Edward’s manuscript is easily the best story and even that is only by default. It’s an easier story to get involved with because of the simple story elements that naturally draw an audience in, namely a revenge fable. The initial altercation with the family and Ray’s crew lasts almost a half hour. Specifically the roadside confrontation itself is a solid ten minutes and it just goes round and round, repeating its overdone sense of menace. I wasn’t dreading the horror to come but more so getting impatient for it to be over. Without depth to the characters or escalating stakes and complications, it all just amounts to a Texas hillbilly repeatedly threatening a cowering family for ten solid minutes. The vengeance in the second half of the movie is just as predictable and too drawn out. Edward schemes with Bobby Andes to take justice into his own hands, but the movie takes far too long to reach its predictable conclusion, which still manages to be so drawn out that I was screaming at the screen for the inevitable to finally happen. When the movie ended I felt a rush of relief to go along with my general sense of perplexity.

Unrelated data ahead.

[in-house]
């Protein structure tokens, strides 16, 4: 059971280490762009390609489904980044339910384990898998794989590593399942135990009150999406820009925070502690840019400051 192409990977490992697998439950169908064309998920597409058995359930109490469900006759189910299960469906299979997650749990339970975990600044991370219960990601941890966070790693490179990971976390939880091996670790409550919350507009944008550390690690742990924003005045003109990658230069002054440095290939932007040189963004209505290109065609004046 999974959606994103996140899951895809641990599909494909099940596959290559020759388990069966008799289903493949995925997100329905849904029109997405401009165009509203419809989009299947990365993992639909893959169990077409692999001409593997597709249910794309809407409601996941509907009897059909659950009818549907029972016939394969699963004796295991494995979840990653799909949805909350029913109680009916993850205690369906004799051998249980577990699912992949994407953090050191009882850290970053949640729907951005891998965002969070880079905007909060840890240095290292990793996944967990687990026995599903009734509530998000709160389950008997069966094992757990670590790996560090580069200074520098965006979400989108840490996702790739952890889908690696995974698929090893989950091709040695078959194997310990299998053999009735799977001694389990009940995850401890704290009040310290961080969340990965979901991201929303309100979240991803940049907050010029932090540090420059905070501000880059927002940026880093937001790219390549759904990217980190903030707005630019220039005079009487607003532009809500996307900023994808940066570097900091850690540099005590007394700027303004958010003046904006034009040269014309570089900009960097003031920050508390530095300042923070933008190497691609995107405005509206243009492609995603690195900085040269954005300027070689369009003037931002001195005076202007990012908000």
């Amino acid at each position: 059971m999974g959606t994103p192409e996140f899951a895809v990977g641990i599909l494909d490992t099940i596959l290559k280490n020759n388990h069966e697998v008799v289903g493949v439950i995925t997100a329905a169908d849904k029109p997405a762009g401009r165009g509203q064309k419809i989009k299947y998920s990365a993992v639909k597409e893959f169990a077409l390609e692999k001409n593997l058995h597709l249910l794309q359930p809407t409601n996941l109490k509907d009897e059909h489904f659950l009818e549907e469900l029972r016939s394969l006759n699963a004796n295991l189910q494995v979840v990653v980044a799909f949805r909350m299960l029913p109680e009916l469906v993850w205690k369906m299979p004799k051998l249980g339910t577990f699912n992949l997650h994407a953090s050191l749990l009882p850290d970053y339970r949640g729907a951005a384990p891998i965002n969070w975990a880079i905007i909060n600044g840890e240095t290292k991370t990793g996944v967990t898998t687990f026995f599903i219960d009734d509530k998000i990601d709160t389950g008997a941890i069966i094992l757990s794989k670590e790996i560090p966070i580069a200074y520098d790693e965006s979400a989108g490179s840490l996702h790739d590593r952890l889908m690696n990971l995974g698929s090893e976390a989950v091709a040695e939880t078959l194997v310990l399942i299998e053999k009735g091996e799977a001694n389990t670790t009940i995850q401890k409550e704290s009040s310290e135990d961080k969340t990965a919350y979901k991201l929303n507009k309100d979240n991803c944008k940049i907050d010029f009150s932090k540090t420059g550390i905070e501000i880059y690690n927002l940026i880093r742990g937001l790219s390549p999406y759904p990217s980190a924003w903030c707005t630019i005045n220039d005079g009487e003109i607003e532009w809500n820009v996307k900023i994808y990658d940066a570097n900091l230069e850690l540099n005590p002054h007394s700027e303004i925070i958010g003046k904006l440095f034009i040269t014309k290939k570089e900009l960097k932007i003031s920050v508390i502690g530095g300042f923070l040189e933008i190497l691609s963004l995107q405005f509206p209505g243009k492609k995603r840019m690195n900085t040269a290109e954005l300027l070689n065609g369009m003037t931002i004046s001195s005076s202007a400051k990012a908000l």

Nocturnal Animals has the illusion of highbrow art mixing with lowbrow thrillers but it lacks the substance of the former and the courage of its convictions for the latter. Ford’s mercurial taste in costuming and set design shows in every moment with Susan, as the sets feel exquisitely designed and the cinematography designed to encapsulate this. It’s a good-looking movie but there’s not enough under the surface. It’s all empty window dressing to disguise the vapid whole at its center. Let’s tackle the opening credits, which will most certainly capture your undivided attention. It’s a foursome of overweight women dancing naked and in slow motion, their large bodies bouncing and jiggling to the self-serious musical score. Eventually it’s revealed that these women are part of an installation exhibit in Susan’s art gallery, and that’s when you get a tip-off just how hollow and attention seeking the movie will be. The gallery consists of overweight women lying face down on raised platforms. That’s it. No wonder her gallery isn’t doing that well (note: not a fat-shaming comment but more a comment on the lazy application of its sense of “art”). You get a sense that Ford comes most alive in the scenes where he can arrange figures and images, not so much the demands of storytelling.